Tsao Family Office busts myths on impact investing, philanthropy

A Singapore-based family office offers the low-down on impact investing and philanthropy, both of which have a relatively notorious reputation for doing good without offering attractive returns.
Tsao Family Office busts myths on impact investing, philanthropy

Investing with an eye to creating meaningful social impact does not mean investors have to accept low returns or that philanthropy equals ‘money lost’, a Singapore-based family office top executive told AsianInvestor.

“l do have an issue with the term concessionary return for impact investment as it suggests that impact investment is a money losing venture,” said Mary Ann Tsao, chairwoman of the Tsao Family Office.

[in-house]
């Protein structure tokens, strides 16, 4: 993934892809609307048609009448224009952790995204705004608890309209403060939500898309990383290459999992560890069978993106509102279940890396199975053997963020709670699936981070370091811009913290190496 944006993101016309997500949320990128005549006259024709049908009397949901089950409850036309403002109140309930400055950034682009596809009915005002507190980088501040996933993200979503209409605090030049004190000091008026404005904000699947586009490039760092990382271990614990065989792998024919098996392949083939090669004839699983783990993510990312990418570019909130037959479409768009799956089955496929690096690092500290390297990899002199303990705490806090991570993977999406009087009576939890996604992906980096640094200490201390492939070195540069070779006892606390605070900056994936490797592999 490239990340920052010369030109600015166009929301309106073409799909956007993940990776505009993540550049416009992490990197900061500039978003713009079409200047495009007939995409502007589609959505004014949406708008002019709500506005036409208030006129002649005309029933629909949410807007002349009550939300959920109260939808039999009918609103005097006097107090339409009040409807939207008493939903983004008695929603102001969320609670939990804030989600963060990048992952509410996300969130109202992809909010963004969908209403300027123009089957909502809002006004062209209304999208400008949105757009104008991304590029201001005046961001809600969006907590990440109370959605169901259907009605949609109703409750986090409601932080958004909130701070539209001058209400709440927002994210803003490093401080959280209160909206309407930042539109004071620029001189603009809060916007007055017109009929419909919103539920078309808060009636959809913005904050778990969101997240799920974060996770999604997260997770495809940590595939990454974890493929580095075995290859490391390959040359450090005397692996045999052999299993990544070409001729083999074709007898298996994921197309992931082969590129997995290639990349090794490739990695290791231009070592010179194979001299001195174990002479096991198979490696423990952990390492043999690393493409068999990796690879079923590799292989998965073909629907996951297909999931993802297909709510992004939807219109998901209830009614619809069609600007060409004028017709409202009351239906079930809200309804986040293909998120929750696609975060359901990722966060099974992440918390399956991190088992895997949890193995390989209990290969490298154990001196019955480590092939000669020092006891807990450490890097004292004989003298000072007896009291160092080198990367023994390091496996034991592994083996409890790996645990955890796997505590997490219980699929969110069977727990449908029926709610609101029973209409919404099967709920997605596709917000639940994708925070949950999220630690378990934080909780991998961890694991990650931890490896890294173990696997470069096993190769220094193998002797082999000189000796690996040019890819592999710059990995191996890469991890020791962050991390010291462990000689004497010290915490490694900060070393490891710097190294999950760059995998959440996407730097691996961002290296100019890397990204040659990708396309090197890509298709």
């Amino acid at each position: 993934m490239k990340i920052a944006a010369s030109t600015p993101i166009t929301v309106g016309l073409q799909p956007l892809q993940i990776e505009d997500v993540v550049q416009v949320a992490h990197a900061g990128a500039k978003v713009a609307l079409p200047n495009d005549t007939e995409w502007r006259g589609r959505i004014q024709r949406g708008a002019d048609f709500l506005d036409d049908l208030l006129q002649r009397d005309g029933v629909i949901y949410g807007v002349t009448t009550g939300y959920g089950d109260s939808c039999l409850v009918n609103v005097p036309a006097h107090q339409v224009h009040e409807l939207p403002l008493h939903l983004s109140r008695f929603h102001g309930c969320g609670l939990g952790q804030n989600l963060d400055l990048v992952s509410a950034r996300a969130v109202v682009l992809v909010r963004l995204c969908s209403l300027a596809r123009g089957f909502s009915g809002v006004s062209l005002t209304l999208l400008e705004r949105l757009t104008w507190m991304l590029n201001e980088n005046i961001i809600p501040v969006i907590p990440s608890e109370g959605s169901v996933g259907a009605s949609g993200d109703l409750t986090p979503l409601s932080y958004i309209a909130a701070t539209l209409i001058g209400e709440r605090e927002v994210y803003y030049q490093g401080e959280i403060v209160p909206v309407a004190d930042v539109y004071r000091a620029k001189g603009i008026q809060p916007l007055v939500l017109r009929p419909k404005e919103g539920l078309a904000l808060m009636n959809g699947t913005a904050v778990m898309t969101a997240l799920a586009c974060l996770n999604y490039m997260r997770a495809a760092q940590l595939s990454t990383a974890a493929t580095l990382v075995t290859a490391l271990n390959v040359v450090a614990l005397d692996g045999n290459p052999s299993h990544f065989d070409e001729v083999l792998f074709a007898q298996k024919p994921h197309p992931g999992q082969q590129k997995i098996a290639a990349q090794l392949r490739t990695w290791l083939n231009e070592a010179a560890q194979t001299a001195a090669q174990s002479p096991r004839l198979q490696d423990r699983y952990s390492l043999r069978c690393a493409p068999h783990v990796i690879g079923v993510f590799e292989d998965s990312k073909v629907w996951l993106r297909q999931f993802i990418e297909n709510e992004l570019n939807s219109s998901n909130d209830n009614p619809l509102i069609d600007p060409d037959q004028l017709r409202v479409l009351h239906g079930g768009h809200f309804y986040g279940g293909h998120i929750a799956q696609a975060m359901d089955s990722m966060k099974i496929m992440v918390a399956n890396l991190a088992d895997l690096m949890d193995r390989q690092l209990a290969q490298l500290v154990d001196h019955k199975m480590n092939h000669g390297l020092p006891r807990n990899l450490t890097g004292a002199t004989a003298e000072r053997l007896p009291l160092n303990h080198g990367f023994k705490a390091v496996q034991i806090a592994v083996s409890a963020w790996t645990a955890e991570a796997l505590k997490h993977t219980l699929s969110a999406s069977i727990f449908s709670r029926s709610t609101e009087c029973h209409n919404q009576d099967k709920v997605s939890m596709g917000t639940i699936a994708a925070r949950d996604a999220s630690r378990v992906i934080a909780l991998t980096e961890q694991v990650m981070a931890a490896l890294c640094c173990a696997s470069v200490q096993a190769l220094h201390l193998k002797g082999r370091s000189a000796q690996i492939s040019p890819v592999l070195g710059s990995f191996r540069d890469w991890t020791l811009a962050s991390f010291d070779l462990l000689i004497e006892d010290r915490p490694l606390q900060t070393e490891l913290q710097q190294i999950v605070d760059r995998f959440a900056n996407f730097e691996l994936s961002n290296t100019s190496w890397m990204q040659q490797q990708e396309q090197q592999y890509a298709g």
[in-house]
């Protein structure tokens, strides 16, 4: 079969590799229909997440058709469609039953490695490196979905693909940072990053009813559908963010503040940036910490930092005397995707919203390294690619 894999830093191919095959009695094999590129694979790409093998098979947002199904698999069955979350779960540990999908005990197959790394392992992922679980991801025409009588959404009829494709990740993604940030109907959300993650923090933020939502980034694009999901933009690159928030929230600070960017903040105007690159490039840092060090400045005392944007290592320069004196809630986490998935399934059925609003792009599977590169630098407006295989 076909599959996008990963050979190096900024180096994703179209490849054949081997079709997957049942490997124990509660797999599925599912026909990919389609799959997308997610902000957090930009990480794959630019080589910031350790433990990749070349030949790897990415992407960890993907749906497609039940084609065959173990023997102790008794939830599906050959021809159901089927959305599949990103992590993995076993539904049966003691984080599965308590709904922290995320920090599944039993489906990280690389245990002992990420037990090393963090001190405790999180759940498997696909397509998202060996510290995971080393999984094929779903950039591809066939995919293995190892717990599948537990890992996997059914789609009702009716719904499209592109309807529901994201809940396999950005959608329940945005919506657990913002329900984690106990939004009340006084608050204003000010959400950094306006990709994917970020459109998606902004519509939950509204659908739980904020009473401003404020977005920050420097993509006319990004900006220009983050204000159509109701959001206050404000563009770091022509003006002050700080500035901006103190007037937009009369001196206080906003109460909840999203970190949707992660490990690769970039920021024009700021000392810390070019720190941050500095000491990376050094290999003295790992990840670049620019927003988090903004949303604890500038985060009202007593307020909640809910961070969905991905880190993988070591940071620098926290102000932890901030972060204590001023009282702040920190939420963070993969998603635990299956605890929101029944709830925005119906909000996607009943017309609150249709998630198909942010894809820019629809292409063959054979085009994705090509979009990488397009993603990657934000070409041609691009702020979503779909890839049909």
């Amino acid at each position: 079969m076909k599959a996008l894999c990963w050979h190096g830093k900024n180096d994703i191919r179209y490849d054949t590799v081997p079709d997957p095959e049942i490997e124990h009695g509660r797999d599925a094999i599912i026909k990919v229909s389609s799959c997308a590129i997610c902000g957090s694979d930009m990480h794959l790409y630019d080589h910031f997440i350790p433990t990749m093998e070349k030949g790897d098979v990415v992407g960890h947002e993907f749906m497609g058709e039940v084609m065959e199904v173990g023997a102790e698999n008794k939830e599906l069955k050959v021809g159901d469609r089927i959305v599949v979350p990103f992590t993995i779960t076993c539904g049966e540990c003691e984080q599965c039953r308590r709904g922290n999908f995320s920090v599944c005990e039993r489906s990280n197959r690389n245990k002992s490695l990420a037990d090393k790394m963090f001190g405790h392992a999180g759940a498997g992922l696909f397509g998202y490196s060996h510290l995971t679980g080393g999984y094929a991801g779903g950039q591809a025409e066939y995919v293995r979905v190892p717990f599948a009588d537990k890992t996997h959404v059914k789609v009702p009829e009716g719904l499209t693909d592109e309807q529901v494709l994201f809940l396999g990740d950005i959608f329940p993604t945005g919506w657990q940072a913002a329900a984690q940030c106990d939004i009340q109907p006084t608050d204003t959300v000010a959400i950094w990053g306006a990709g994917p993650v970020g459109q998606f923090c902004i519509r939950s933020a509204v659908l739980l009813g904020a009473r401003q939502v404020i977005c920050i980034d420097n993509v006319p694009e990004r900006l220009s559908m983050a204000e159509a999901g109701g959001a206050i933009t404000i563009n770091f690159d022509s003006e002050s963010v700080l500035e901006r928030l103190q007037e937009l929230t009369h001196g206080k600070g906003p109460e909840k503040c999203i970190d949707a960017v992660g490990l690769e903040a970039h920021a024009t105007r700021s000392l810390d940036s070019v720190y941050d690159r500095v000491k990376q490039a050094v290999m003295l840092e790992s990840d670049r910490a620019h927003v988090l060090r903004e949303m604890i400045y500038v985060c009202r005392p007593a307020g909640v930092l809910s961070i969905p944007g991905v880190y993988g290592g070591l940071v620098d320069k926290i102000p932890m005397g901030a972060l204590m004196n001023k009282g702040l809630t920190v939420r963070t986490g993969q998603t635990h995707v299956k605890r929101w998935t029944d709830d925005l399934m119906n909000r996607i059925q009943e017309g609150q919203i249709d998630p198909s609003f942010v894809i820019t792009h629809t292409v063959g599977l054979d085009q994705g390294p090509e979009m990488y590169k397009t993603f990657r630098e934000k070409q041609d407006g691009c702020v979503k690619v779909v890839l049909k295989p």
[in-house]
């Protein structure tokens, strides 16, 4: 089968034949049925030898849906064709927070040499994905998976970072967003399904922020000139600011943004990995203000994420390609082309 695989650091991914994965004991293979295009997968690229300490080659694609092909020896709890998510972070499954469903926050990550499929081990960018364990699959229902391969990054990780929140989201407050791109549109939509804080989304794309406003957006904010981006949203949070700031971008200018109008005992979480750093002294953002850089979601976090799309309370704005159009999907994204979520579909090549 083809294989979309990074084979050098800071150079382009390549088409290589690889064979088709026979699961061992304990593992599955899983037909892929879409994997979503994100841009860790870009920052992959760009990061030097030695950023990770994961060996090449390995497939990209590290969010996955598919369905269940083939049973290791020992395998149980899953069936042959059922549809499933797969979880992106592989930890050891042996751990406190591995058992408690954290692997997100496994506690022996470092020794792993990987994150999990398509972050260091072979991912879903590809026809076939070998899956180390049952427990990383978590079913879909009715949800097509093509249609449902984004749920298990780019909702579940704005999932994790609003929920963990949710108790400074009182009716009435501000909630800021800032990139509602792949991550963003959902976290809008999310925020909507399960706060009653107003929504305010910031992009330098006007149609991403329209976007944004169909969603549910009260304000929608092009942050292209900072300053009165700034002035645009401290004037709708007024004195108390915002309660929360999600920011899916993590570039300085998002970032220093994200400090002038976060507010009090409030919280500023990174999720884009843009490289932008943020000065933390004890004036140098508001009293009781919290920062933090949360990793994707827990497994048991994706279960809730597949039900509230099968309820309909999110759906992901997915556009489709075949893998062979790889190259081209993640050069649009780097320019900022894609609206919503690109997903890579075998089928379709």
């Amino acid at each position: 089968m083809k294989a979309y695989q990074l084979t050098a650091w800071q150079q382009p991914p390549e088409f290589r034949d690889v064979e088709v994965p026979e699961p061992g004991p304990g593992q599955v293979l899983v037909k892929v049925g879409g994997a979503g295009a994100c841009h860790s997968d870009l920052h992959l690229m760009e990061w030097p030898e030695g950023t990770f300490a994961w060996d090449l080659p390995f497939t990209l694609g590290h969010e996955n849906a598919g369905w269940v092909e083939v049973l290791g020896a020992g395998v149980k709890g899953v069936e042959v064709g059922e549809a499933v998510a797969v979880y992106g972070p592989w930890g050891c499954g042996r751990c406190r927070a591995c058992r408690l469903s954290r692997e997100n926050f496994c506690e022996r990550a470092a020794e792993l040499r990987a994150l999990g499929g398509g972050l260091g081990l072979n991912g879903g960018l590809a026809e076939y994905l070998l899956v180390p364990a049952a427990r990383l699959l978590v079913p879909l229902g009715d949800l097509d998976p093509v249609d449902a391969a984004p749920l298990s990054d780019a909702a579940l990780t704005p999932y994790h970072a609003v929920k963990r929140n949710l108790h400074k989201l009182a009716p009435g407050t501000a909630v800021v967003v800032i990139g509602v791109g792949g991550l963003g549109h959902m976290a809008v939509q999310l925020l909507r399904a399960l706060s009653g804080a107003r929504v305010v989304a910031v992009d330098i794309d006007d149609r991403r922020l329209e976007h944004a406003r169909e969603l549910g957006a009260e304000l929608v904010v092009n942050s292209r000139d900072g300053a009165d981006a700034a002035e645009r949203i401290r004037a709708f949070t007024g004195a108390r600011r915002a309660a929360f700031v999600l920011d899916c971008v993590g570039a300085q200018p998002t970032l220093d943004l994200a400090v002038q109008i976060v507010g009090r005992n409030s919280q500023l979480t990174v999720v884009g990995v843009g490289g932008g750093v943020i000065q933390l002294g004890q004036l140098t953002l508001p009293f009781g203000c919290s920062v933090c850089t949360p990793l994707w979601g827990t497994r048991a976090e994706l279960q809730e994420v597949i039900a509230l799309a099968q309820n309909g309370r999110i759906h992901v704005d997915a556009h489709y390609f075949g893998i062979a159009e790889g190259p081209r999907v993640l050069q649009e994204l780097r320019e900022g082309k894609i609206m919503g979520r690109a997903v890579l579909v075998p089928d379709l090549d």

“In my own family office’s experience, the financial ROI [return on investment] can be just as healthy - and sometimes more - than traditional investments, while others may be less. All it means is that impact investors are willing to make a lesser profit in return for public benefit," she told AsianInvestor.

Mary Ann Tsao
Tsao Family Office

Impact investors needs to decide for themselves how much that “concession” in financial ROI they are willing to make in order to generate the desired social and environmental returns, she added.

The Tsao family and its family office aim to deploy all the family’s assets for the public good through how they invest, operate their businesses and conduct their philanthropy.

Tsao is also vice chair of the recently established Tsao family foundation, which focuses on healthcare, population ageing and community care initiatives.